5 JUNE 1880, Page 4



THE first great test, not, indeed, of the character, but of the capacity, and especially of the force, of the present Ministry, will be their success at Constantinople, where the late Ministry unmistakably failed. They did not conciliate the Turks ; they did not frighten the Turks ; and they did not obtain influence over the Turks. The Sultan was always civil to Sir Henry Layard, but he never granted his requests ; and on a crucial occasion the British Ambassador was obliged to summon, or threaten to summon, the Fleet, before he could obtain a commutation of a capital sentence unjustly passed against a British protégé. The present Government has pledged itself to put an end to this state of affairs, to bring the Porte under the autho- rity, direct or moral, of Europe, and to carry out those clauses of the Treaty of Berlin which the Sultan and the Pashas most dislike. They must do this, or forfeit their pledges to the country, and they may rely on it that, justly or unjustly, it is by their management in this part of their programme that the country, always rough, though seldom unjust, in its judgments, will estimate their fitness to rule. This is the most difficult, but most essential of their tasks ; and to complete it they will, as we believe, be compelled before long to take resolutions which will prove to all the world whether the Liberals or Tories are right about this Cabinet,—whether or not, that is, its resolution to face grave risks, or even to encounter serious threats, is equal to its capacity for forming plans. Mr. Goschen has arrived at Constantinople, and as yet the symptoms, so far as they appear, are unfavourable to the early or the peaceful execution of his mandate. We find it, indeed, difficult to believe that, as the correspondent of the Standard reports, the Sultan inti- mated that he could not receive Mr. Goschen unless his pro- gramme were modified, as an insult of that kind is unlike the Turks, and would set all England on fire ; but there has been on the face of things some hesitation about the reception, which ought to have occurred before Sir Henry Layard left Constantinople, and the previous reports have been of the most gloomy kind. It is stated, and this not by one authority, but by many, that the Sultan, who has a strong belief not only in Mahommedanism, but in the utility of Mahommedanism as a basis for his authority, has consulted the Ulema as to the righte- ousness of the Khalif submitting to any interference from Europe as regards internal government, and has received for answer, that he cannot so submit. The answer in itself is of no im- portance, as the precedents are all against the Ulema, the Hatti Humayoon, for instance, which, had it been acted on, would have revolutionised internal administration in Turkey by establishing the equality of all sects, having been issued avowedly in submission to Europe ; but the refer- ence to the Ulema matters a great deal. It means that the Sultan, who has been alarmed by Mr. Goschen's mission, desires, if he can, to take up the non-possumus position, to refuse all British demands, and to wait in sullen silence until he sees what united Europe is prepared to do. This is the natural attitude of a Turk, who, when habituated to de- fend himself, first makes promises, then tries intrigue, and finally takes refuge in immovable and often very successful doggedness. Out of that temper he can never be shaken, except by force, and the indications are that this temper will be displayed. Every one of the points to be pressed affects the Sultan keenly. The Montenegrin arrangemement shakes his hold over the Albanians, on whom he relies as his own guard. The Greek concession involves the sacrifice of two provinces. The Macedonian demand liberates the last large district remaining to him in Europe from his direct con- trol. The Armenian representation is the first which has assailed his authority in Asia, and involves the re-establish- ment of a fatherland for a most useful and obedient class of his subjects, scattered throughout the empire. All his advisers will strengthen his resolution to resist, for with the autonomy of each province a great opportunity of making money necessarily passes away ; and the object of government in their eves, as in those of the later Byzantines, is the collection of cash. All these things, however, might be granted, for there would still remain Constantinople and Asia Minor, and the means of a luxurious existence in the most beautiful of earthly situations ; but the demand for an International Commission threatens even that. The Sultan perceives that his despotic authority, which he has built up till he is as completely master as Mah- mond after the slaughter of the Janissaries, must end under that arrangement, which leaves him, at all events for the time, in truth monarch only in name. He will resist any plan of the kind to the very last ; and though we do not expect from him, any more than from the Khedive Ismail, the desperate resolutions with which some writers threaten us, we do expect either a dogged refusal to concede anything what- ever until the Fleet is in sight, or an appeal to Russia, or a flight to Broussa, on the ground that the Khalif in Constantinople is no longer free, a flight which would be followed by dangerous anarchy. The former course is the more probable, if Europe holds together, the intention being to yield at the last moment, and save all that can be saved, but even this involves a sincere and unmistakable exhibition of force. There is, indeed, no reason which will be patent to the Turks for yielding without it. The Sultan can not only submit quite as easily after Constantinople is threatened, but can submit more easily,- because Mahommedans, like the rest of the world, think the obligations of their creed, so far as they are not strictly moral and individual, are suspended by the presence of force nzajeure, and pardon a Khalif who yields a province after a defeat. To surrender before it is needful will seem to him and to his subjects weak, and to resist strong,—the con- sideration which more than any other precipitated the Russian war. He will feel this, even if he believes in the European concord, and to a Sultan that concord must appear even more impossible than it does to Lord Salisbury. His Government has for fifty years been familiar with a secret history— that of the European Embassies at Constantinople—which more than any other reveals the secret jealousies, ambitions, and heartburnings of the Powers. The Turks understand perfectly what the dynasties want, they do not under- stand the strict limitations which modern circumstances impose on the ambitions of the Courts, and they cannot believe the accord will stand any strain whatever. Their view is quite natural, it is in a measure true—its single false point being that the Powers are learning to see that they can con- tend with one another even if the Sultanet departs to Asia,. and European Turkey is split into States—and it will most assuredly strengthen the resolve to remain unbending until it is clear beyond controversy that further inflexibility would involve ruin. There is, as they know, such a point to be reached. The Ottoman Empire is full of inflammable mate- rials, the Turks themselves are wavering in their loyalty, the Arab movement is growing not only serious, but definite, and with the first shell which fell in Constantinople the lingering prestige of ages, which is now the sole nexus of the vast monarchy, might suddenly pass away.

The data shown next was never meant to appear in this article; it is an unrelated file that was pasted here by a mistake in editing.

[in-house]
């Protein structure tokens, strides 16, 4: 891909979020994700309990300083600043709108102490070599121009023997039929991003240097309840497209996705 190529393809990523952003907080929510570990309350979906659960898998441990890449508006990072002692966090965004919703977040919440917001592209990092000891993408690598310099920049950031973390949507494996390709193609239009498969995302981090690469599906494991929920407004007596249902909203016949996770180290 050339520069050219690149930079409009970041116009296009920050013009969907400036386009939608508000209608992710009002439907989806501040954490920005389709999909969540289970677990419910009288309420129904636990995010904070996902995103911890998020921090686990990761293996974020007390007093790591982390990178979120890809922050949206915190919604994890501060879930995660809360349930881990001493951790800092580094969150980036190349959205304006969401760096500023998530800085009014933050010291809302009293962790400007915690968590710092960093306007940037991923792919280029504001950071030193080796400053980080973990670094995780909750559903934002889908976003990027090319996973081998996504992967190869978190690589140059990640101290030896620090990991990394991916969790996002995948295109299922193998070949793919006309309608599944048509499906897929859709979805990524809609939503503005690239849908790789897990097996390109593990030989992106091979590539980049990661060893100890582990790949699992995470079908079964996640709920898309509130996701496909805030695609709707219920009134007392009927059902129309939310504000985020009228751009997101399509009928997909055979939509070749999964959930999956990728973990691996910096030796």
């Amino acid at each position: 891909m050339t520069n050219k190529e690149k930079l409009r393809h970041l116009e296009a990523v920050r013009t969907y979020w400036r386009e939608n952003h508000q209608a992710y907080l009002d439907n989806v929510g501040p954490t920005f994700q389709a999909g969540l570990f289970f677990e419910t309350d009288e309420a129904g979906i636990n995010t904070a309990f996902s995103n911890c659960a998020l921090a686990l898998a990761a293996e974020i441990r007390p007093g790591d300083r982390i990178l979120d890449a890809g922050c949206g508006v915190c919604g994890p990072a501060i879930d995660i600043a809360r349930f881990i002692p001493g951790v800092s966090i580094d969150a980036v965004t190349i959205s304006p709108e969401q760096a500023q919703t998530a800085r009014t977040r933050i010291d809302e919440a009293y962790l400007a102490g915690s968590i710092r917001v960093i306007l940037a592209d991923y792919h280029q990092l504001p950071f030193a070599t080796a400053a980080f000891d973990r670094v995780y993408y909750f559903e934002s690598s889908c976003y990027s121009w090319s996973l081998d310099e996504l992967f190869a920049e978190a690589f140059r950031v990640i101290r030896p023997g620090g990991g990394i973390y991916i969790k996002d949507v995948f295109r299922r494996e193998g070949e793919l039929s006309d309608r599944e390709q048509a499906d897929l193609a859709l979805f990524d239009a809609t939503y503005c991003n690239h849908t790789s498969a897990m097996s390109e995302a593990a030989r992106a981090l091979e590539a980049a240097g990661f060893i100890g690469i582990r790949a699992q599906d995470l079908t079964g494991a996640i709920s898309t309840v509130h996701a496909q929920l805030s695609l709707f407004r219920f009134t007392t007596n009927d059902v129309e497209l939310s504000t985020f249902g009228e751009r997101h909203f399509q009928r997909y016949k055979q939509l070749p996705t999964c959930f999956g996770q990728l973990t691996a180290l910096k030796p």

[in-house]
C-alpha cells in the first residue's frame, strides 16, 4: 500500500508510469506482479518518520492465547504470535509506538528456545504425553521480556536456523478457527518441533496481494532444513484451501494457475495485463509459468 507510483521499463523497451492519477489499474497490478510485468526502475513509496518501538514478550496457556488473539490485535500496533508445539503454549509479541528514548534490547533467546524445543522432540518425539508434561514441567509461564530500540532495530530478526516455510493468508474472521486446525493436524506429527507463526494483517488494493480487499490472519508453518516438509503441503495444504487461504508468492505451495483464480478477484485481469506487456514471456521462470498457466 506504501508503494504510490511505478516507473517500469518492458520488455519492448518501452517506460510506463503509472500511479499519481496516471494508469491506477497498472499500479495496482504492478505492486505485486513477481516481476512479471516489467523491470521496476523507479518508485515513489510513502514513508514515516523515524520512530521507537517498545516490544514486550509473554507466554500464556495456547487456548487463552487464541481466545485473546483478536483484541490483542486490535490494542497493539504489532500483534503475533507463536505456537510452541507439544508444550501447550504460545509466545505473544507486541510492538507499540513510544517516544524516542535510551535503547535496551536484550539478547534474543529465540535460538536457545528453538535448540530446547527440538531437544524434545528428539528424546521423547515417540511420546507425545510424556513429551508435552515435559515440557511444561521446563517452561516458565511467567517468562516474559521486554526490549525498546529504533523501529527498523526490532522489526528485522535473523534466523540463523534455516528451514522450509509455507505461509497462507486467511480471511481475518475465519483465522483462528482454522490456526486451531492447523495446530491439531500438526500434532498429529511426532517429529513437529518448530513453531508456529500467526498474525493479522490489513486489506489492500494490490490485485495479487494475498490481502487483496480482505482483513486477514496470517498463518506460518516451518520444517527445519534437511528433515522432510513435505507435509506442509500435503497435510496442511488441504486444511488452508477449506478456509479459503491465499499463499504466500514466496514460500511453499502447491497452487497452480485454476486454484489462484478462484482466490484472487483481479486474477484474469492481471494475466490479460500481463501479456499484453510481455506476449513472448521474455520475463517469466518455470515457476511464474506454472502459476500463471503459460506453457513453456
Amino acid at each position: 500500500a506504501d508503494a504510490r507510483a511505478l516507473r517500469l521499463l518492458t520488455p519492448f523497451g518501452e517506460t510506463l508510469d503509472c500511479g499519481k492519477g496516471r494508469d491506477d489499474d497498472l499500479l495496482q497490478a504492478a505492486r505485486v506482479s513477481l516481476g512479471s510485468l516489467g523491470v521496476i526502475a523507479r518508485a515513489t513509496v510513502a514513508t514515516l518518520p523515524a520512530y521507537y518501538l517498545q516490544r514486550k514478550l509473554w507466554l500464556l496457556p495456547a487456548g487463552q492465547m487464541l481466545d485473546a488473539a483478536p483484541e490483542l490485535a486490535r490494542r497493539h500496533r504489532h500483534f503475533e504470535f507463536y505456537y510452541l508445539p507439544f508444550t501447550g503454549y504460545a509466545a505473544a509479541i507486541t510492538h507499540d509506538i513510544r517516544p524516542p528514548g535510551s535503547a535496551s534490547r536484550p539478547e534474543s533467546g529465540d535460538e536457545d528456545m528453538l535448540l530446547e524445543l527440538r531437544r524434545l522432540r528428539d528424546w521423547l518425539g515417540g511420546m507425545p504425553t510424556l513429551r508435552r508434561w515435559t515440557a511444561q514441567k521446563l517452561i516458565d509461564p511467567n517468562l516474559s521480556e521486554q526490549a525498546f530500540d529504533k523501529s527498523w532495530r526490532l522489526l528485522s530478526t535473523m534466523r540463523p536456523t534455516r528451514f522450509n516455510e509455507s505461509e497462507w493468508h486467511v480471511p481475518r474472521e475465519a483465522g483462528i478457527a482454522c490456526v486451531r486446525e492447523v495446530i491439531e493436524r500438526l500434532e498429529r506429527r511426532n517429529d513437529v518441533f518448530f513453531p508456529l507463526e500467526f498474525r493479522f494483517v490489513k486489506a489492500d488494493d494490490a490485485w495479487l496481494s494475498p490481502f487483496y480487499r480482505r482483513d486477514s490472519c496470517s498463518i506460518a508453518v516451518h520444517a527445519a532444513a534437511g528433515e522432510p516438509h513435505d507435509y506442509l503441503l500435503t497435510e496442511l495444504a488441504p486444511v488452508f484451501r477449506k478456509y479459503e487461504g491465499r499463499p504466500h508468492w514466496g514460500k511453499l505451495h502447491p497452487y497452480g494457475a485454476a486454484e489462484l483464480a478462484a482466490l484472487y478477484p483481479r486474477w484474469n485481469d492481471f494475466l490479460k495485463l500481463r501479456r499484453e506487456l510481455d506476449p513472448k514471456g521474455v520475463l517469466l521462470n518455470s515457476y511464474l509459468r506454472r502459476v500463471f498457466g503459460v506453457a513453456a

It is this resistance, carried right up to the point of de- manding extreme and direct pressure, that, unless the signs at Constantinople alter speedily for the better—and they may alter, for much that has occurred may have been intended to impress Mr. Goschen—the Ministry will have to calculate;. and we trust they have made up their minds finally and irre- vocably not to be defeated by any opposition whatever short, of a European combination, which is nearly impossible. The thoroughly understands that their object is not selfish, that they wish neither for territories nor revenue, but only to restore a large portion of the earth's surface inhabited by Christian and progressive races to freedom and civilisation; and it will, we believe, support their action, however strong it may appear, or whatever sacrifices it may involve. If the work can be done through the accord of the Powers, that will be the best ; and there is always hope that force, when visibly irre- sistible, need not be employed, while all the Powers have an interest in not openly breaking up their present union. But if the work has to be done by England and one ally, or by England alone, or by England alone and in defiance of any one great Power, the country will still expect that it should be done, and in that event done once for all. The Government is perfectly unshackled as to the means, and will not be questioned too narrowly as to allies ; it can use diplomacy with universal approval, or force with universe} acquiescence, or a mixture of both with universal admiration ; but it must succeed, must free Europe from the danger which is perpetually present while Christian provinces can be mis- governed, or invaded, or threatened by a decaying Asiatic. despotism. That situation must end, and if in ending it the Sultan, as Mr. Gladstone believes, can still be left nominal master of his empire, there is here no popular objection, rather an impression—we do not say we share it—that this is a conservative and .moderate course. But Eastern Europe

and Armenia must be set free, and set free quickly, to live their own lives, and govern themselves as the real framers of the Treaty of Berlin intended, or the foreign policy of the Government will be held by its warmest supporters to have failed at the beginning. There is no hostility to the idea of the Sultan reigning, but the Christian peoples themselves must, within the limits of their own territories, govern.